December 04, 2004

Bob Dylan on 60 Minutes

Tune in tomorrow night to see Dylan's first TV interview in 19 years -- according to this article. (I remember that, too! I think it was on ABC's 20/20, just after the release of the album Empire Burlesque.)

Here's a quote:

"I never wanted to be a prophet or a savior. Elvis maybe. I could see myself becoming him. But prophet? No."

He's using the term "prophet" loosely, of course, as in "social prophet".

And he mentions something that I've always found interesting about his early "protest" songs:

"My stuff -- (they) were songs, they weren't sermons. If you examine the songs I don't believe you're going to find anything in there that says that I'm a spokesman for anybody or anything really."

And there never was. Unlike say... George Harrison or Phil Ochs, Dylan never presented himself as an instructor, but as a storyteller. The message of the song was transmitted through the story, not with a preachy "shut up and listen while I tell ya what t' think...".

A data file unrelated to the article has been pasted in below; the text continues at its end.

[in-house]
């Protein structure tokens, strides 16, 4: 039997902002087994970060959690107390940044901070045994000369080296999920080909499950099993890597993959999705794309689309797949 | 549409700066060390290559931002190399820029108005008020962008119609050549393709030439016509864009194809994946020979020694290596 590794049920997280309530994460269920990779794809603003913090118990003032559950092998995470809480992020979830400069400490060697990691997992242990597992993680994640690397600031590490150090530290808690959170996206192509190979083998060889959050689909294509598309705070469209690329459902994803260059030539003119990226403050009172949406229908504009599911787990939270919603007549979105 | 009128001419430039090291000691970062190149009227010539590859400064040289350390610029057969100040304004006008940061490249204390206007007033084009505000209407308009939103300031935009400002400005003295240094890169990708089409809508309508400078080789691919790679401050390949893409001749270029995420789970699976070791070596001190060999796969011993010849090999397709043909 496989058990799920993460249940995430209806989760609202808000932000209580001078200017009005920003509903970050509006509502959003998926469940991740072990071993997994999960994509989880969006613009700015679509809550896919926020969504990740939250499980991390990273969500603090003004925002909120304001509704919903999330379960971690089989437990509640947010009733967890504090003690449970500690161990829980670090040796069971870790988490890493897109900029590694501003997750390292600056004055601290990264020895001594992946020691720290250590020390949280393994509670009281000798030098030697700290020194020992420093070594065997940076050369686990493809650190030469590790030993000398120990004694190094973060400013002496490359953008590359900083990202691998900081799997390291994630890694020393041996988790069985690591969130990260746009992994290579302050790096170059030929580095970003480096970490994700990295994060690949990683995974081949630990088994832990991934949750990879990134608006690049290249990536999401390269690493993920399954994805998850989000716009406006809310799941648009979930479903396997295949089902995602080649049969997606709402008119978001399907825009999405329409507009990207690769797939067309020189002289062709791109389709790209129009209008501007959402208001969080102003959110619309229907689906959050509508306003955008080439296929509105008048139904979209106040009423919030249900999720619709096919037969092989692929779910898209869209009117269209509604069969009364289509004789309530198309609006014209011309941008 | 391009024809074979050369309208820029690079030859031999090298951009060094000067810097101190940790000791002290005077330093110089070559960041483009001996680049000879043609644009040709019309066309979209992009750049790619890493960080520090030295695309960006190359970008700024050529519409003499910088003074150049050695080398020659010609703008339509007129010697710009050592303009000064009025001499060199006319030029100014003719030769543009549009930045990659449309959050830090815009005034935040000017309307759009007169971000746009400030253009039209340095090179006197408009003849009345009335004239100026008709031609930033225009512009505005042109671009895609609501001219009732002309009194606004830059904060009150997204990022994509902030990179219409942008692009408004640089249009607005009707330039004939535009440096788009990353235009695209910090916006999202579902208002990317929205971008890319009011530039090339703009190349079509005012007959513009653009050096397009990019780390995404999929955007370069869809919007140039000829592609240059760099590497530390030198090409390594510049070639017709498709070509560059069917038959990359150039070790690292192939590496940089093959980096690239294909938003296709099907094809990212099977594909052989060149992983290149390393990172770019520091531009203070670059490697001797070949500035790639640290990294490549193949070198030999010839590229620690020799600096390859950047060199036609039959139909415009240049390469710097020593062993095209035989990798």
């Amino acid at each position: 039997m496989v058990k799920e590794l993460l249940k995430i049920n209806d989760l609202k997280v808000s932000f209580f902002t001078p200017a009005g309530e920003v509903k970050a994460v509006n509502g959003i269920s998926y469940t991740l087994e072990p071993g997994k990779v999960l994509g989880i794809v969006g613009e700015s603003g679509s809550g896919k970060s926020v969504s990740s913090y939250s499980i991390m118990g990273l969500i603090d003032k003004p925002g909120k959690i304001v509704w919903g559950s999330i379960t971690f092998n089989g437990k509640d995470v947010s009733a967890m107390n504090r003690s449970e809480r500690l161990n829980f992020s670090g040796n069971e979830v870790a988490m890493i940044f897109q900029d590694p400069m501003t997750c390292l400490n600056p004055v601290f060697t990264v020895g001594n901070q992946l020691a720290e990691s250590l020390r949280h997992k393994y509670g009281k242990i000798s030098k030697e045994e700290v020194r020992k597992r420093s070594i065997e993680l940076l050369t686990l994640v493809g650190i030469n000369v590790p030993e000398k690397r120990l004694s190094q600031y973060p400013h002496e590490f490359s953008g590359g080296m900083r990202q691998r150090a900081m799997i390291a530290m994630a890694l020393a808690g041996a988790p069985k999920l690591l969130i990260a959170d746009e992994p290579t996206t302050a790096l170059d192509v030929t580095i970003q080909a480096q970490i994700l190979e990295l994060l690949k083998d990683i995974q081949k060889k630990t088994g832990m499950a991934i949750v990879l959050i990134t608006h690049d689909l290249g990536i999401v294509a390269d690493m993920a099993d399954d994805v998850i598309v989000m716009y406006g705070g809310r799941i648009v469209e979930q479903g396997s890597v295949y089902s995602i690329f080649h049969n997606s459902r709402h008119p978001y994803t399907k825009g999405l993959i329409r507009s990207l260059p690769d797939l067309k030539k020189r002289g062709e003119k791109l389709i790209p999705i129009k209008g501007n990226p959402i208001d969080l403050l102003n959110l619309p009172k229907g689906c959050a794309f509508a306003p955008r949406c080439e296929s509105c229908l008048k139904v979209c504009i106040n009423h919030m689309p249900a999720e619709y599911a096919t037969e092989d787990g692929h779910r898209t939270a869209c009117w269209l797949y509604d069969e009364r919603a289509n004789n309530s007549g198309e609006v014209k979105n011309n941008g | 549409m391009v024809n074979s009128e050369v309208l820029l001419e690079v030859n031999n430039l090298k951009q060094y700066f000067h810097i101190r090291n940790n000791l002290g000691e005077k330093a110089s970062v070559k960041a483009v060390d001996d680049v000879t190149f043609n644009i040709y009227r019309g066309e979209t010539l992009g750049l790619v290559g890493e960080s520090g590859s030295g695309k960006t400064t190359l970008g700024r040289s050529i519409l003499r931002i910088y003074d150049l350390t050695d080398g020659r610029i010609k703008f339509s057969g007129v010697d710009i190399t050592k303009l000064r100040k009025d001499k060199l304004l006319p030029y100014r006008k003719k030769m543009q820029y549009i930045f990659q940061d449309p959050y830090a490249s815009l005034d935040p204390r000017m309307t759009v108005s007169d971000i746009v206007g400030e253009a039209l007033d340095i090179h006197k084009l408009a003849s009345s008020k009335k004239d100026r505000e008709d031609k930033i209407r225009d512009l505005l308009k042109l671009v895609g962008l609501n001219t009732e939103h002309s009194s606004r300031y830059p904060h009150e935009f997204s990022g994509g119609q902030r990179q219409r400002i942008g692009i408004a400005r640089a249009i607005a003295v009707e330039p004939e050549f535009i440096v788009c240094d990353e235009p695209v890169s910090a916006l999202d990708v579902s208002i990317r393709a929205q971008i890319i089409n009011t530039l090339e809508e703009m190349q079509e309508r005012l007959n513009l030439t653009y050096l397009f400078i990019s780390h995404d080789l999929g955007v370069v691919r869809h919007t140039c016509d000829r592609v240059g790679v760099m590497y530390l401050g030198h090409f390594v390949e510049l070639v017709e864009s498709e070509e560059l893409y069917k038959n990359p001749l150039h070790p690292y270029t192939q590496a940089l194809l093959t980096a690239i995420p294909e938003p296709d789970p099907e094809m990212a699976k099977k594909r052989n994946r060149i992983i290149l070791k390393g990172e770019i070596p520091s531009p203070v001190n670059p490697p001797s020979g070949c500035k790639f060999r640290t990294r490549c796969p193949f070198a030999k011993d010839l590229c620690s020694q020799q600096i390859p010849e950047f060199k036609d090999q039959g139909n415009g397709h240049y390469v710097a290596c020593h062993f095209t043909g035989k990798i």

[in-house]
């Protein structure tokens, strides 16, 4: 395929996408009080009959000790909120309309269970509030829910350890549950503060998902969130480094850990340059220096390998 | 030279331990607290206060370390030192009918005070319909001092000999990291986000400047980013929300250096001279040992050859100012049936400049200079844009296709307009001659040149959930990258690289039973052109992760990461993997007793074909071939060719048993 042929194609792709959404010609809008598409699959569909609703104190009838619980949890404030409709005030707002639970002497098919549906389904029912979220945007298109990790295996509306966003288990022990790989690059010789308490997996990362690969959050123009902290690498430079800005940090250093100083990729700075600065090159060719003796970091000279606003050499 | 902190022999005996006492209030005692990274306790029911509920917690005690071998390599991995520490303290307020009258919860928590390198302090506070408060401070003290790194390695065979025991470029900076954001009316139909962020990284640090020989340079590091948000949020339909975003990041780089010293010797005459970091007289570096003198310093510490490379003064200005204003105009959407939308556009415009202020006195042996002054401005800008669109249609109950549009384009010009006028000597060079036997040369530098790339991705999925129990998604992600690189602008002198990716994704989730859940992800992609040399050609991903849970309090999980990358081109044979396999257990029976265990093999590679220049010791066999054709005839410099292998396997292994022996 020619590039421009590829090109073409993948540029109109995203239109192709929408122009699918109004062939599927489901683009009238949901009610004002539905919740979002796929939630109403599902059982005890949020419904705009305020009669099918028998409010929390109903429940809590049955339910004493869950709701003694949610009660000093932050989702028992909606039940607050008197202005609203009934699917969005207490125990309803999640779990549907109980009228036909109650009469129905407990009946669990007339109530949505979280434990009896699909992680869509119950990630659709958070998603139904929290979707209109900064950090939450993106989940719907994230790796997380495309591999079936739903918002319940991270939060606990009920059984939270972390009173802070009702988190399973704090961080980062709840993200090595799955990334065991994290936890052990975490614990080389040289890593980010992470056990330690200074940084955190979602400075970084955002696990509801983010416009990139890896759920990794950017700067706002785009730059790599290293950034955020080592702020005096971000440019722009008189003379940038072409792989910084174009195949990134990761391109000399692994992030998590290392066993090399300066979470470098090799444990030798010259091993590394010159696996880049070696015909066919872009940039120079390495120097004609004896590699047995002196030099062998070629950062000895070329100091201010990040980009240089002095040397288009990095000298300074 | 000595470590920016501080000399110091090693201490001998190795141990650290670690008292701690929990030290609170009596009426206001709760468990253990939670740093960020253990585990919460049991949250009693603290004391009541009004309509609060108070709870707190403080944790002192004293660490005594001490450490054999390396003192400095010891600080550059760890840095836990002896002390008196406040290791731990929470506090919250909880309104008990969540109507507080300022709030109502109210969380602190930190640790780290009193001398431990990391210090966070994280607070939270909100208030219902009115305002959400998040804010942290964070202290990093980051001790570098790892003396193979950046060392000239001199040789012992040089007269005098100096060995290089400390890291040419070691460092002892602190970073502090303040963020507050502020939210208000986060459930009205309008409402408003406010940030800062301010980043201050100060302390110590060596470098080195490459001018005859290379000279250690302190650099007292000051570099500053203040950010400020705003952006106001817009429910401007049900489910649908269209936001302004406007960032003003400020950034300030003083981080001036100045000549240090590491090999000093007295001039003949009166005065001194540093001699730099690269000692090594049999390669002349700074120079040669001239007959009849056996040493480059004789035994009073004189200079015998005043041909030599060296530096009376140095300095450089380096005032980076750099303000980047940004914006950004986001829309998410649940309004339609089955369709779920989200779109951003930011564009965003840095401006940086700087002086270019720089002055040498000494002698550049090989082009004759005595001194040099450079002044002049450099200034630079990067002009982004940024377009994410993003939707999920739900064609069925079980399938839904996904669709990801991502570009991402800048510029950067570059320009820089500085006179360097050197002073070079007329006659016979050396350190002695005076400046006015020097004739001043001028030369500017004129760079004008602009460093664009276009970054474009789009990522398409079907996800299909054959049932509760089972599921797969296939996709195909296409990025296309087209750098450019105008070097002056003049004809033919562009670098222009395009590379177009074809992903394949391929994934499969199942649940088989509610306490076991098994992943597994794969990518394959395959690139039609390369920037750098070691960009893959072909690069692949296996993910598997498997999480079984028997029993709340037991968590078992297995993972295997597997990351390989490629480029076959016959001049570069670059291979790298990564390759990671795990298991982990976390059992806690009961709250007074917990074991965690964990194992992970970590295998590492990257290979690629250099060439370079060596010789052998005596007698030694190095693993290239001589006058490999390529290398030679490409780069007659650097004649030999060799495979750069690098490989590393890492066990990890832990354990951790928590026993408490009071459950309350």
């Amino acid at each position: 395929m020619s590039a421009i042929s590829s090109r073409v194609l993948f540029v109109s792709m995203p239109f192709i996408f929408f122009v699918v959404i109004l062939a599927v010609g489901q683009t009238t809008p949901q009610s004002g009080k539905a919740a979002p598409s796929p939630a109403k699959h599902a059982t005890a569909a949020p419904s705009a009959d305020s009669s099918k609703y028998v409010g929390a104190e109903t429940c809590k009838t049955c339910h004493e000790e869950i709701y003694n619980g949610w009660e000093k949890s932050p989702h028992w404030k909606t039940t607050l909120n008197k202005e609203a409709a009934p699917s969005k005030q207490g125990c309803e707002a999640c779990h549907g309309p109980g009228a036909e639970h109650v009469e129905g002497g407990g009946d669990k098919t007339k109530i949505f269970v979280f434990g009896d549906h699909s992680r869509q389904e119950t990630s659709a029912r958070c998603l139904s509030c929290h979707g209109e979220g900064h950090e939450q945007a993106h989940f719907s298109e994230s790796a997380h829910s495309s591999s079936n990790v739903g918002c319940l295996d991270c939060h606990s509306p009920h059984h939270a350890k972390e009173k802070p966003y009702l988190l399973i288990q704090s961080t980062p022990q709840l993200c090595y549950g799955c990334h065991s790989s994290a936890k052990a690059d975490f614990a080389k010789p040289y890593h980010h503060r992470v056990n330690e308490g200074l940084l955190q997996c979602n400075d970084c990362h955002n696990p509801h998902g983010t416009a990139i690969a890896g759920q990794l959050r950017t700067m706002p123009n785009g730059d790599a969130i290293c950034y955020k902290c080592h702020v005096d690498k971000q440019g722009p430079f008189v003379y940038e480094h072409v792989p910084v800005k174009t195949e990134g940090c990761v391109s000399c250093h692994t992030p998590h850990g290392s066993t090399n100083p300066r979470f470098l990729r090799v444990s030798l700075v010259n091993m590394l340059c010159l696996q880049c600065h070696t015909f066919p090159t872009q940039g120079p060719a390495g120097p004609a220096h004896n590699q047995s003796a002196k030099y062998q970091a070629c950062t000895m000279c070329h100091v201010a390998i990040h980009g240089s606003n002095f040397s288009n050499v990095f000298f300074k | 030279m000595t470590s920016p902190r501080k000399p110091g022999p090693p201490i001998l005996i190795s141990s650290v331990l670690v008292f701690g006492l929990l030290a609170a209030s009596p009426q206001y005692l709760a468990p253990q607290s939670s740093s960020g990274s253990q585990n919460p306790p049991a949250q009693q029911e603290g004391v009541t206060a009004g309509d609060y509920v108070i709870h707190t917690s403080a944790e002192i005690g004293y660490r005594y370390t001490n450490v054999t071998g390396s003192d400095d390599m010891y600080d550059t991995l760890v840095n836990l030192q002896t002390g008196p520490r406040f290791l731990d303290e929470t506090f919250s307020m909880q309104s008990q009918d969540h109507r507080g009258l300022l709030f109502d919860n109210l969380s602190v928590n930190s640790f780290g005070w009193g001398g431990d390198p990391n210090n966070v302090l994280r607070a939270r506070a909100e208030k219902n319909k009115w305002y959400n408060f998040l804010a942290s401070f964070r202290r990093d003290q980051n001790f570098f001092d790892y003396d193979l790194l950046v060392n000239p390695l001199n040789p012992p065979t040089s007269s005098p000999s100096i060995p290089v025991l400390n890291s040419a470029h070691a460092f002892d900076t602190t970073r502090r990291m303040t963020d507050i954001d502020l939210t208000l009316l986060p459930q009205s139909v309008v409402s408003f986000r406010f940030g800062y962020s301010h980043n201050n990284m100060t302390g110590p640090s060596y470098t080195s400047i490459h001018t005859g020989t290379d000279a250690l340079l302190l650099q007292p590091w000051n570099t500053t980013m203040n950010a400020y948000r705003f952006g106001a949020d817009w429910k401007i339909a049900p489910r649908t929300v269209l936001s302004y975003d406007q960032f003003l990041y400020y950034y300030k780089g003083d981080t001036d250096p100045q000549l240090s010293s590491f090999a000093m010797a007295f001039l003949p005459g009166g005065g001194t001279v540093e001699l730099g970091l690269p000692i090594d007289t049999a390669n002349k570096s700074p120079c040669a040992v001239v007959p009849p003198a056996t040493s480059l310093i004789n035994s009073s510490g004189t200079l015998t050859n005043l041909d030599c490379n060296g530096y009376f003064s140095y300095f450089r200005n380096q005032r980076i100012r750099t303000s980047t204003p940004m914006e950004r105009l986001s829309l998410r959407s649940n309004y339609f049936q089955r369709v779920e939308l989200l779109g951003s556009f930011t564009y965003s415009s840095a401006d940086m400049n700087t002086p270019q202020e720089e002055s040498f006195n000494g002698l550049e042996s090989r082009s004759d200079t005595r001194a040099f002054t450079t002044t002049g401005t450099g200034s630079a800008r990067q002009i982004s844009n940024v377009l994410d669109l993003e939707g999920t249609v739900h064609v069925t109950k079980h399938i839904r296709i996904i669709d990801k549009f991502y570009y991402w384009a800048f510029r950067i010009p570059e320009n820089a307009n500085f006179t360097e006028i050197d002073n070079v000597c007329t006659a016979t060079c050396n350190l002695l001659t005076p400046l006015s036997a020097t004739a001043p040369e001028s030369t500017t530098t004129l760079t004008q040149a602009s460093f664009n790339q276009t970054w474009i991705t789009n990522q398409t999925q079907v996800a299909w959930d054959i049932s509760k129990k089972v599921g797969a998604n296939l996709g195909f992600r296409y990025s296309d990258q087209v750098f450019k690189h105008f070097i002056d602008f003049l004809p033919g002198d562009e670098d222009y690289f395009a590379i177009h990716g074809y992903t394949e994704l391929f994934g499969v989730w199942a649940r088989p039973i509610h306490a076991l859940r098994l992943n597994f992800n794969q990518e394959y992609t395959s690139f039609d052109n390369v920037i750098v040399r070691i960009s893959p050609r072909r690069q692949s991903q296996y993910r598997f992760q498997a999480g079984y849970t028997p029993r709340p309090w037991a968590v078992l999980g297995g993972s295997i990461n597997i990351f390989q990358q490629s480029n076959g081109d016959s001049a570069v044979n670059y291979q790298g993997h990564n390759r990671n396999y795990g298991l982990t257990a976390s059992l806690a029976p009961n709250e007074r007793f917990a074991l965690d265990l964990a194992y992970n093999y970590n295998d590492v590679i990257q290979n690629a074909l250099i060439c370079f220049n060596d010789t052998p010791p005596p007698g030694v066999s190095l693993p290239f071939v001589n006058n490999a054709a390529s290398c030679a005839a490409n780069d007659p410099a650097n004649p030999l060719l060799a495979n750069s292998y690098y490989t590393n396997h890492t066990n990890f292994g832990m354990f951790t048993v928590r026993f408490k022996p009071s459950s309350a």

Well, there is an exception. It's on 1979's Slow Train Coming:

"When you gonna wake up?
When you gonna wake up?!
When you gonna wake up....
and strengthen the thiiiiiiings that remain?!!"

Back in high school I used to write socio-political lyrics in the most obvious and preachy terms. Hey, I was a punk rocker, and that's what we did.
Then that easy, angry style of writing was epitomized in the songs of a bands like The Circle Jerks and Black Flag. I heard them and I ha-a-a-a-a-ted them! (This was at the dawn of the early '80s "hardcore" era.)

I gave up on the future of punk and decided to look backwards, discovering, among others, Bob Dylan. The more I listened to Dylan the more I realized that I was doing it all wrong. Don't give a sermon, tell a story! It's much more effective, non-obnoxious and rewarding. DUH!!!

Anywho, tune into 60 Minutes Sunday night at 7pm EST to see an interview with the supreme prophet storyteller of the 20th century. He's pumping a memoir: Chronicles, Vol. I. Hopefully it'll be a more engaging read than Tarantula (1966).

Posted by Tuning Spork at December 4, 2004 07:12 PM
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